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Graphic Design Workflows

Exporting From ArcGIS to Illustrator

The workflow of preparing maps and diagrams for presentations often involves a hand-off at some point between ArcMap and a vector drawing program such as Adobe Illustrator. This can be useful if you wish to use geometry from GIS as the basis for diagrams that you would create in illustrator, or if you want to use illustrator to fix some of the awkward legends or labels that ArcMap makes for you.

The short story here is that it IS possible to export an ArcMap map composition to an Adobe Illustrator file in such a way that the layers are intact with all of their crisp vector integrity. But there are a number of tricks that you must know on both sides of the ArcMap>Illustrator Exchange.

References

The goal is to set up a document that transfers all of your vector layers to illustrator as vectors and your raster layers as rasters. There are a number of 'features' of the illustrator exporter that make this tricky:

The sign that you have violated any of these conditions will be that ArcMap will rasterize any of your layers that occurs underneath the first layer that violates any of the above rules. Knowing this can be useful for troubleshooting the exchange.

Setting up your ArcMap Document

You may have designed a map in ArcMap with a nice graphical hierarchy that uses transparency and group layers. Don;t worry, whatever transparency effects you had applied to your ArcMap layers, van be re-applied in Illustrator. What we are going to do now is save the map document as "Illustrator_Exporter.mxd" or some name like that -- so you aren't;t writing over your nice ArcMap composition. Then we will alter our special map as follows:

  1. Open up all of your grouped layers in the ArcMap table of contents.
  2. Turn off any layers that you don;t want exported to illustrator
  3. For each layer that you want exported to Illustrator, if the layer is part of a group drag the layer out of its group. Leave the stack order the same. Thus you will end up with a bunch of singular layers near the top of the table of contents.
  4. If there are raster layers, or layers that can;t be removed from their groups, (such as the image layers from ArcMap On-line) leave them at the bottom of the order.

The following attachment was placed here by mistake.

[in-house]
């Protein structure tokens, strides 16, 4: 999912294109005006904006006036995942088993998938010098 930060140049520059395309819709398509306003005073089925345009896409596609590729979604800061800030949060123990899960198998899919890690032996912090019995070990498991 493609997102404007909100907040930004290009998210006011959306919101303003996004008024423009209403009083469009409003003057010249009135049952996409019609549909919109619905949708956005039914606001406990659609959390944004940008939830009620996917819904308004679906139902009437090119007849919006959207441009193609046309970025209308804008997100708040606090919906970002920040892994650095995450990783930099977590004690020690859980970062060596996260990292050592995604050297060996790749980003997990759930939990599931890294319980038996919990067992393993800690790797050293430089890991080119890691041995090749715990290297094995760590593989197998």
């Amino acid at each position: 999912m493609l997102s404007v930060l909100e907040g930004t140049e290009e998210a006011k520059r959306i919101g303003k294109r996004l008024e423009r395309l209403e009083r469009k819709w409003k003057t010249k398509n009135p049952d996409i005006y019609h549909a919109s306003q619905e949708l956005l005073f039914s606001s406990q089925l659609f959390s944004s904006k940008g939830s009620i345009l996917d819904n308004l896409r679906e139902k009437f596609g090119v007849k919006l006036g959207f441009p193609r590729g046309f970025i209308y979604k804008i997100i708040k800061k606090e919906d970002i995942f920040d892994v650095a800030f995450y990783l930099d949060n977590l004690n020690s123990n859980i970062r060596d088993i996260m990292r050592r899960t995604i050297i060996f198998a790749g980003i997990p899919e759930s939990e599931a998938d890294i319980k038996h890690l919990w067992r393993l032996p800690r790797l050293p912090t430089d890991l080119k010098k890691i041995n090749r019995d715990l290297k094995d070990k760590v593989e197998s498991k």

5. Check the Display properties of each layer and make sure none are transparent.

Now you should be ready to export to illustrator!

Exporting to Illustrator

Exporting to Illustrator uses the File->Export Map function. It works both in Layout View and Map View. One advantage of doing this in Layout View is that you can set up a page size and add a scale bar in layout view, and this make it easier to predict things like how your line weights are going to look. There are a few settings to look after when you are in the midst of this export process.

  1. Choose File->Export Map.
  2. Use the Save as Type pull-down to choose AI (adobe Illustrator.)
  3. Click the Options button on the lower left corner of the export dialog to reveal the export options.
  4. Under the General Options tab, the setting for DPI reflect the resolution of whatever information is going to pass to Illustrator as Pixels. If you intend your map to appear in illustrations at the same dimensions as your ArcMap Layout, then you can get away with, say 150 - 200 DPI. If you intent for people to zoom in on your illustration then you may want to set it higher. Of course you will check the detail in illustrator to make sure that you have not lost anything.
  5. Under the Format Options tab, you will want to set the Picture Symbol pull-down to Vectorize Bitmap or Picture Symbol Fills
  6. Check the box to Covert Marker Symbols to Polygons
  7. Click Save to begin your illustrator export!

Things to Do on the Illustrator Side

After a few seconds, you should have an Illustrator Document that you can open in Illustrator. Here are some of the steps for checking out your new illustrator file and starting to use it.